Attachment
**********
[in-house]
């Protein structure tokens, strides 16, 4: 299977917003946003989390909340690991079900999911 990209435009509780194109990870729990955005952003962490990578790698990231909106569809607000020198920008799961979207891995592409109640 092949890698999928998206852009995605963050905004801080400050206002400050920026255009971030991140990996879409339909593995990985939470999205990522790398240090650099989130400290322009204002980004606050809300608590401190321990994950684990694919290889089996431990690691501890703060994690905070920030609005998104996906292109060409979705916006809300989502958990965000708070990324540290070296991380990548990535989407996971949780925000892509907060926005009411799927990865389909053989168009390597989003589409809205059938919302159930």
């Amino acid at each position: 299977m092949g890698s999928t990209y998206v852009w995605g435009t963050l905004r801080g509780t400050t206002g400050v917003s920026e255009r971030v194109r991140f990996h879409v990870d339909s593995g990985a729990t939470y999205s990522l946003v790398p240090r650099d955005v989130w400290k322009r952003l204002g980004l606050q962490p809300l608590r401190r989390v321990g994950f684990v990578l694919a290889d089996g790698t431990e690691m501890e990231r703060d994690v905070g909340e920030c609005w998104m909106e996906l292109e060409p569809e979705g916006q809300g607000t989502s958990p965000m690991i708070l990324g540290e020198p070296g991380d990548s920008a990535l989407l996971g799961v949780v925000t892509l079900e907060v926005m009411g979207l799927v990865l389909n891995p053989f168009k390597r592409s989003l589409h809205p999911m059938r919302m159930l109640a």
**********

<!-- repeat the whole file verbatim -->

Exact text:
[in-house]
């Protein structure tokens, strides 16, 4: 299977917003946003989390909340690991079900999911 990209435009509780194109990870729990955005952003962490990578790698990231909106569809607000020198920008799961979207891995592409109640 092949890698999928998206852009995605963050905004801080400050206002400050920026255009971030991140990996879409339909593995990985939470999205990522790398240090650099989130400290322009204002980004606050809300608590401190321990994950684990694919290889089996431990690691501890703060994690905070920030609005998104996906292109060409979705916006809300989502958990965000708070990324540290070296991380990548990535989407996971949780925000892509907060926005009411799927990865389909053989168009390597989003589409809205059938919302159930």
């Amino acid at each position: 299977m092949g890698s999928t990209y998206v852009w995605g435009t963050l905004r801080g509780t400050t206002g400050v917003s920026e255009r971030v194109r991140f990996h879409v990870d339909s593995g990985a729990t939470y999205s990522l946003v790398p240090r650099d955005v989130w400290k322009r952003l204002g980004l606050q962490p809300l608590r401190r989390v321990g994950f684990v990578l694919a290889d089996g790698t431990e690691m501890e990231r703060d994690v905070g909340e920030c609005w998104m909106e996906l292109e060409p569809e979705g916006q809300g607000t989502s958990p965000m690991i708070l990324g540290e020198p070296g991380d990548s920008a990535l989407l996971g799961v949780v925000t892509l079900e907060v926005m009411g979207l799927v990865l389909n891995p053989f168009k390597r592409s989003l589409h809205p999911m059938r919302m159930l109640a």